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Brainstorming at the AI & Democracy CIFAR Workshop at Microsoft Research Montreal

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I was invited to participate in the 'AI Powered Information Ecosystems & Democracy' workshop held at the Microsoft Research Lab in Montreal and sponsored by CIFAR

The premise of this workshop was to engage a "diverse groups of researchers from academia and industry with practitioners and civil society representatives, to encourage collaborations between those involved in the research and development of computations tools with those with focused expertise in policy, journalism, civil rights, and democratic values."

The basis of this workshop was to outline all the opportunities and challenges that AI-powered information ecosystems (like social media, search engines, or content-sharing platforms) have brought upon in recent years and in particular to the strengthening of our democratic institutions around the world.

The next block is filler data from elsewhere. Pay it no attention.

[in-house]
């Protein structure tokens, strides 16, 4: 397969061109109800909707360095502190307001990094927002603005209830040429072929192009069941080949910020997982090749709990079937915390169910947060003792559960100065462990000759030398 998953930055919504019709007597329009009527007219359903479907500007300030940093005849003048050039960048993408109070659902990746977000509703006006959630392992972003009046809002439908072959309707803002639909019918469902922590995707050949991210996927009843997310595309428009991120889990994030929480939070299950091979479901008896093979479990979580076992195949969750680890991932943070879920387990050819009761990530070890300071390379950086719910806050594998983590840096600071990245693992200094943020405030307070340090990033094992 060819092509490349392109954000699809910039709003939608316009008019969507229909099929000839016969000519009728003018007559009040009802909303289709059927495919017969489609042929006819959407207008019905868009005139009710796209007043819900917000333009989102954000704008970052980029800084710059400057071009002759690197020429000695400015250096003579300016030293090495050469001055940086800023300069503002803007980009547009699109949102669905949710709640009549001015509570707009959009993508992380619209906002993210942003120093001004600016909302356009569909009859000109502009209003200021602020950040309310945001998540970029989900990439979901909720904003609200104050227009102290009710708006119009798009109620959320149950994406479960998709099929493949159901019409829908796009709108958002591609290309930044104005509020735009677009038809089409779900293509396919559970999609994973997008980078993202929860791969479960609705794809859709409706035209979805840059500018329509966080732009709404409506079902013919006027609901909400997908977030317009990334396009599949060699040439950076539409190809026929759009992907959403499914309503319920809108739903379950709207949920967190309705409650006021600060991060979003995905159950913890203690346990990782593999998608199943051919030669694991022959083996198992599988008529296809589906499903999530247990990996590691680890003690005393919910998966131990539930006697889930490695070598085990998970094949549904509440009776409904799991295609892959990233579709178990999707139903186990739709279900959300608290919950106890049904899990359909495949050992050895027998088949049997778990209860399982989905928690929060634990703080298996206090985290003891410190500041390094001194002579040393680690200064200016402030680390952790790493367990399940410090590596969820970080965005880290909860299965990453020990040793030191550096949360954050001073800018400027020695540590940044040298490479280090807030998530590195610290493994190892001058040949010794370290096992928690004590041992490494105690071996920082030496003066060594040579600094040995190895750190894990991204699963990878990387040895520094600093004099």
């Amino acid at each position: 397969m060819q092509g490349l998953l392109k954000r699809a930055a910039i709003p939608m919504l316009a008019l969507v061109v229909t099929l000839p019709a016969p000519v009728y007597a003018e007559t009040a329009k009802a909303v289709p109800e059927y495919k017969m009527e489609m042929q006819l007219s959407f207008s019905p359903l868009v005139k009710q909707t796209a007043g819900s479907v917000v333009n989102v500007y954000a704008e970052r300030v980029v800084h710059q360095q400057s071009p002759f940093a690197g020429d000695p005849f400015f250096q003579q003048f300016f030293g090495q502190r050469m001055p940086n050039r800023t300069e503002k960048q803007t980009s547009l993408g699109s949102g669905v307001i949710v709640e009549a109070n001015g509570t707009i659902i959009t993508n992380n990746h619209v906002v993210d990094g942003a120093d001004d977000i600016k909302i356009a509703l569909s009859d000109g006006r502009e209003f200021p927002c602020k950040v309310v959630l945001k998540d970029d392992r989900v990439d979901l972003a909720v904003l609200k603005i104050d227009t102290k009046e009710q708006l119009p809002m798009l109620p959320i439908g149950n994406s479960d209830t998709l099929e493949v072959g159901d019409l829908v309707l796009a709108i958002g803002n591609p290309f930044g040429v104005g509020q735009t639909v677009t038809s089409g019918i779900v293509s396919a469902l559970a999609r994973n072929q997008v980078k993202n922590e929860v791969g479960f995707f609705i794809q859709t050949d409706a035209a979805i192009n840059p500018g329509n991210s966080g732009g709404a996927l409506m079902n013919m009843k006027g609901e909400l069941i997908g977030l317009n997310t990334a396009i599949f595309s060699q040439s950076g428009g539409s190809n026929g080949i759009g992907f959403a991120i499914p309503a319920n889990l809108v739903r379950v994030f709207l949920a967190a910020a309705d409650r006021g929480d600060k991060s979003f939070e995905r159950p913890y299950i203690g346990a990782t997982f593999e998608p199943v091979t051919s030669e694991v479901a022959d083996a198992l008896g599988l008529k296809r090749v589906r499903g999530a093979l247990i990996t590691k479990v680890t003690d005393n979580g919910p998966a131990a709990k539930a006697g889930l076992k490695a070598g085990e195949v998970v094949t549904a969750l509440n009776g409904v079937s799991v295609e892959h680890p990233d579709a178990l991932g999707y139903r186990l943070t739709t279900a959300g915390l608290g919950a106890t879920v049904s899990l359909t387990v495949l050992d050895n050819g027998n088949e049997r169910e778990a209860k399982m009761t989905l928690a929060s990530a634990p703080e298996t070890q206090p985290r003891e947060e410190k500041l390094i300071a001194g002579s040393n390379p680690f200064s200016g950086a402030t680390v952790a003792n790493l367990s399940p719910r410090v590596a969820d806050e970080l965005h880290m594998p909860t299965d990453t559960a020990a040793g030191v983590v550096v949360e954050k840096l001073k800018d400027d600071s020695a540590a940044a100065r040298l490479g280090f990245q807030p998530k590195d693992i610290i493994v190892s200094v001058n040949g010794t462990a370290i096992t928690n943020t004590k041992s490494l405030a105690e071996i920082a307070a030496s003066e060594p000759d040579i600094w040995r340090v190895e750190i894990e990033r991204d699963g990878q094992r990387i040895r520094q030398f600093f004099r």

It was an intense workshop where we worked in core groups on topics such as communities, elections, misinformation, and regulation and when in there,…

Talking to Tech: Keynote at EMERCE Next in Amsterdam

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Wonderful experience speaking as one of the few academics in a room full of young tech entrepreneurs at the EMERCE Next event in Amsterdam. I gave a talk based on my new book 'The Next Billion Users' published by Harvard Press earlier this year. I spoke about the myths that aid agencies and tech industries perpetuate about these new user groups based on their biased understandings of them and rooted in little empirical evidence. Worse yet, even in the face of vast evidence that contradicts these worldviews, this thinking still persists so I hope I was able to disrupt a little bit these conventional approaches. I got questions on Article 13 on copyright policies under the new GDPR which indeed is so far from the world of media piracy in developing countries. I emphasized how we need to look also at why these policies are barely enforced based on historical and unfair media business models in the global south. Other questions grappled with the ways the "West" and the …

Motivational Speaker for Gemeente Amsterdam Diversity Program